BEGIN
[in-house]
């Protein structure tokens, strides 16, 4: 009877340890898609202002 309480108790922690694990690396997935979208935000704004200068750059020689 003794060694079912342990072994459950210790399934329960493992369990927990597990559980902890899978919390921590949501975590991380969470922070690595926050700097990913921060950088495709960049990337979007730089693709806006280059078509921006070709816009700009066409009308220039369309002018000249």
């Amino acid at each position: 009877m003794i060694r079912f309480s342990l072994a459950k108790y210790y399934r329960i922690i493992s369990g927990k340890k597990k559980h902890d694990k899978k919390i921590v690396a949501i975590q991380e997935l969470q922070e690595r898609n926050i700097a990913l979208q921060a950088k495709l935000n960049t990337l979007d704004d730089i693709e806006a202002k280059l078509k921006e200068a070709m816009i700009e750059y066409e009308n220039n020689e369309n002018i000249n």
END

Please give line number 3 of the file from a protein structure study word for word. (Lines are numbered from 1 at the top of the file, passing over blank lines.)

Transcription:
């Amino acid at each position: 009877m003794i060694r079912f309480s342990l072994a459950k108790y210790y399934r329960i922690i493992s369990g927990k340890k597990k559980h902890d694990k899978k919390i921590v690396a949501i975590q991380e997935l969470q922070e690595r898609n926050i700097a990913l979208q921060a950088k495709l935000n960049t990337l979007d704004d730089i693709e806006a202002k280059l078509k921006e200068a070709m816009i700009e750059y066409e009308n220039n020689e369309n002018i000249n």